Macomb County mom: CPS is 'judge, jury and executioner' - FOX13 News, WHBQ FOX 13

Macomb County mom: CPS is 'judge, jury and executioner'

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By Alexis Wiley
FOX 2 News Detroit

HARRISON TOWNSHIP, Mich. -- "I just want the nightmare to end.  I just want to get my life back to normal," said Maria Mahala.

She has dedicated her life to raising children.

"I wanted to be a social worker.  I wanted to be a therapist.  I wanted to work with people," she explained.

However, what Mahala said happened to one of her own could ruin everything she's built.

"My daughter was raped."

Mahala told us her 14-year-old daughter had a sexual relationship with a 20-year-old man.  He was staying in Mahala's home because he had a baby with a young woman she considers family.

"While he was here, everybody was asleep, he had sex with my daughter," the mother said.  "I immediately called the police... made sure she had therapy."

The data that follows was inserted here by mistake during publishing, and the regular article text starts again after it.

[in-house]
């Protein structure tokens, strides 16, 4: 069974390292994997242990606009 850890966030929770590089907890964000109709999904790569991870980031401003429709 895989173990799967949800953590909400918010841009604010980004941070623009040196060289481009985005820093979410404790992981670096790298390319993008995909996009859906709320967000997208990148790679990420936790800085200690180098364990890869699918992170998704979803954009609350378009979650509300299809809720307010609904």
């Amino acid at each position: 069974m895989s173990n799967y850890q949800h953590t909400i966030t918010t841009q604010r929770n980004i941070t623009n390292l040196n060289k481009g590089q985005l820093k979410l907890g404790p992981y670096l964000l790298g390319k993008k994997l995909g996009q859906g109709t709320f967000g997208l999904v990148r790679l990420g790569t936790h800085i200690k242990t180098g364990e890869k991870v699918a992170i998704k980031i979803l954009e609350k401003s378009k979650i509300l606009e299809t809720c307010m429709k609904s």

Mahala said she thought she did everything right until Michigan Children Protective Services launched an investigation and put her name on the Central Registry, a listing of people who committed child abuse and neglect.  Why?

"It is considered inadequate supervision because while he was here taking care of his newborn daughter, an infant daughter, in the middle of the nights, two or three nights a week, he had sex with my daughter while I was asleep after I made sure everybody was in bed and then I would go to bed," Mahala said.  "As of Monday, I was removed from my internship and initially was told that I would no longer be allowed in my classes."

"CPS is an entity that is judge, jury and executioner and they can do whatever they want."

She is not alone.  There are other parents who say they've ended up on the Central Registry after doing nothing wrong.  That is at the center of a federal lawsuit.

"It's unconstitutional because the information in it is being used against a person who did not get a fair hearing before they were listed.  The law has a problem, and it needs to be changed," said attorney Elizabeth Warner.

She filed the federal lawsuit Saturday.  She is asking for the state to require impartial hearings so that people like Mahala can plead their case before their names end up on the registry.

"I wouldn't be able to work at DHS.  I wouldn't be able to work at anywhere that deals with children, daycare centers, nothing," said Mahala.

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